60%. Though our cores were by necessity taken from areas without smouldering, and after the flaming surface fire had been extinguished, smouldering was still underway when these samples were collected. In further lab experiments Benscoter et al. (2011) achieved successful peat combustion at moisture contents as high as 295% and observed smouldering continuing at higher moisture contents than those required for ignition. Both our and Benscoter et al.’s (2011) results therefore have implications for forecasting the selleck chemical potential maximum spread of smouldering wildfires. It is important that ignition and combustion limits are explored in greater detail
as they appear to be highly sensitive to fuel structure, fuel moisture and ignition mechanisms. Smouldering appeared to have occurred preferentially around the bases of trees and to have followed the root network, meeting those from the adjacent plants, thus propagating along the line of trees. Whether this was a result of peat being drier due to mounding from ploughing or due to the presence of the trees themselves was unclear as there was little peat left around tree bases leaving no Tyrosine Kinase Inhibitor Library or little evidence of the original micro-topography. However, a number of isolated trees on the
moorland area outside the forest had significant peat consumption around their bases matching the observations of Miyanishi and Johnson (2002). Our results suggest that it is important to investigate the extent to which plantation forestry on peat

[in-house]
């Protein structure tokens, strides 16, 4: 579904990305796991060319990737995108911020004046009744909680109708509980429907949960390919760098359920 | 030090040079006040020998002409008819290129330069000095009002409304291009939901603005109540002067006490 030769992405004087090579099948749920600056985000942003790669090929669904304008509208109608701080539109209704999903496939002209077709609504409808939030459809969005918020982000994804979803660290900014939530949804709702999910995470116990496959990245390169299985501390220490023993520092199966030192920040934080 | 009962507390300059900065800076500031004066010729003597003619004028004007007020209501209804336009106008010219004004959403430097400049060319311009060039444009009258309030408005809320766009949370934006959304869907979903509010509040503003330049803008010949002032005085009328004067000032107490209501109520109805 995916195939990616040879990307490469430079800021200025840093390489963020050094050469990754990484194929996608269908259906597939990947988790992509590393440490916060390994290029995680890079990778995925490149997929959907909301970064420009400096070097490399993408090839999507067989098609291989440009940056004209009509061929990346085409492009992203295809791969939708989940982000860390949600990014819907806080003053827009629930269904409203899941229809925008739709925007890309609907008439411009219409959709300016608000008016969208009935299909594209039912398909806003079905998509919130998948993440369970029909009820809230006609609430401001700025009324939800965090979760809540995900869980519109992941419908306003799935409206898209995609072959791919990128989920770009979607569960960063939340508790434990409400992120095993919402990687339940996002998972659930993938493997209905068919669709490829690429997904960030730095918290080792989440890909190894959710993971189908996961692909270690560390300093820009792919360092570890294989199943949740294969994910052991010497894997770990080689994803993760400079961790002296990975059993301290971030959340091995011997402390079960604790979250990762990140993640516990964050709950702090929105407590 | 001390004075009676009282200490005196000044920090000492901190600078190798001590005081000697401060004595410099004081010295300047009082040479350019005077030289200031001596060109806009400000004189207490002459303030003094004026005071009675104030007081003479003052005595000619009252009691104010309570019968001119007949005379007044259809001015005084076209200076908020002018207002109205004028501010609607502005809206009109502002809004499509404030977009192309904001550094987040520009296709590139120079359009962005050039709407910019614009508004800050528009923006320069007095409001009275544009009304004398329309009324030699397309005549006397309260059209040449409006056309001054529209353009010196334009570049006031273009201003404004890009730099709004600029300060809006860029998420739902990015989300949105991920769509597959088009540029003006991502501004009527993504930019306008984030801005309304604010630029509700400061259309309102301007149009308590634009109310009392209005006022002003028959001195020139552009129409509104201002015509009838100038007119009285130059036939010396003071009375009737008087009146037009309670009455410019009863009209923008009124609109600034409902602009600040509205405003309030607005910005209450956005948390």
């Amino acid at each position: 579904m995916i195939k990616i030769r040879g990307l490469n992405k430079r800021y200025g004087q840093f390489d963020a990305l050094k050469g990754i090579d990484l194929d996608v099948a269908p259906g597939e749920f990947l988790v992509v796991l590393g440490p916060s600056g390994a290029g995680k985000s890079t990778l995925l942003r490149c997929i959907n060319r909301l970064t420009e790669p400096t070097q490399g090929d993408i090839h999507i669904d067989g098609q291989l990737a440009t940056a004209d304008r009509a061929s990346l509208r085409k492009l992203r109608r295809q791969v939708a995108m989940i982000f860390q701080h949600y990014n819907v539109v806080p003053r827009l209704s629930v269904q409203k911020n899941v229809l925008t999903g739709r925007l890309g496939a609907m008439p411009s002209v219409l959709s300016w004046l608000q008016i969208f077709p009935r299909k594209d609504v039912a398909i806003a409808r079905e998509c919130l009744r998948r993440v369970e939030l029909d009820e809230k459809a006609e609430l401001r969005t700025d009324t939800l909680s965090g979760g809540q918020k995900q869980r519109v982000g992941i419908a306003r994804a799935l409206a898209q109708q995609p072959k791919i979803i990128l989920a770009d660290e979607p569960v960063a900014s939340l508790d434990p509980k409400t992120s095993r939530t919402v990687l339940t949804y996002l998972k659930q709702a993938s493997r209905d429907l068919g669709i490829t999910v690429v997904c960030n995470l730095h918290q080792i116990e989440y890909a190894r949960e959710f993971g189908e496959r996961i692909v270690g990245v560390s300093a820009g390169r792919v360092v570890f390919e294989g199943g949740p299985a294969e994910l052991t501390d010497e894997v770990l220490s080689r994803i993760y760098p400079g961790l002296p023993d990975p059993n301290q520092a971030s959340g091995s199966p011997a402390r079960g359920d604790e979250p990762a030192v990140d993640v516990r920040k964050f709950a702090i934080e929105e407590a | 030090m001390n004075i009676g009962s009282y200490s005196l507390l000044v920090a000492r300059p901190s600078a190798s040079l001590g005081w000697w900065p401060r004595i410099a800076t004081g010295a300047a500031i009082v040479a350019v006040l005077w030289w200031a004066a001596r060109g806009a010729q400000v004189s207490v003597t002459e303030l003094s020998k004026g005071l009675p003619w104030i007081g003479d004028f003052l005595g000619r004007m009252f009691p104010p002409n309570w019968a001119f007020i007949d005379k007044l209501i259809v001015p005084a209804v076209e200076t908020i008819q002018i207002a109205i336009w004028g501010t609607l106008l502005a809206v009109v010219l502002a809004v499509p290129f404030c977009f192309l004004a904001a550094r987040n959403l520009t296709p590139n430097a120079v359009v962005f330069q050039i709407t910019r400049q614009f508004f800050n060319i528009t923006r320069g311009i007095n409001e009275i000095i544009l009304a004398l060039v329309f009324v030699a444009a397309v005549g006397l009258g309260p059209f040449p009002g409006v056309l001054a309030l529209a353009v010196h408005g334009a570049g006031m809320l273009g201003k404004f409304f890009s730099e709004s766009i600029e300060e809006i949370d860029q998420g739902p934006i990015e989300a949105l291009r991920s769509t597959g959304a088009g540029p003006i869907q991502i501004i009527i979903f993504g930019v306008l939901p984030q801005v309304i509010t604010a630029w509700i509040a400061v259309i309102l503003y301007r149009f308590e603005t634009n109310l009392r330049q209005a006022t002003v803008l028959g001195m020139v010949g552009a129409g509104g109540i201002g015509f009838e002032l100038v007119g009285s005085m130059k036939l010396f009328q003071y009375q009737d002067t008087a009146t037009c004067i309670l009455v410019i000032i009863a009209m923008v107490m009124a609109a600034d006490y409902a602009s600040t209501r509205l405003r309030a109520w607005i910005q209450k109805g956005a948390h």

soils, and associated ploughing, draining and ridging prior to planting, leads to peat desiccation Cediranib (AZD2171) and increased peat fire hazard. Smouldering was still occurring in isolated locations at the perimeter of the fire 33 days after the initial surface fire despite a number of days with rain. The fire spread was primarily through the peat and the propagation front formed a cavity beneath the damp moss/duff layer undercutting it by up to a metre. The heat produced by smouldering dried out the overlying material which subsequently ignited and burnt via smouldering or flaming combustion. This produced a pattern of fire spread characterised by gradual extension of the smouldering front below the duff, moss and litter followed by sudden ignitions and collapses of this surface material. This observed spread pattern compares favourably with changes in fuel moisture indices during and after the fire (Fig. 2). An initial period of high fire risk with conditions suitable for the spread of both surface flaming and subsurface smouldering combustion (high FFMC and high DC, Fig. 2) gave way to low FFMC (low fire danger) at the time of our visit. The DC however remained high, suggesting smouldering could continue, due to the long lag-time of this moisture code and the need for more substantial amounts of precipitation to re-wet subsurface fuel layers.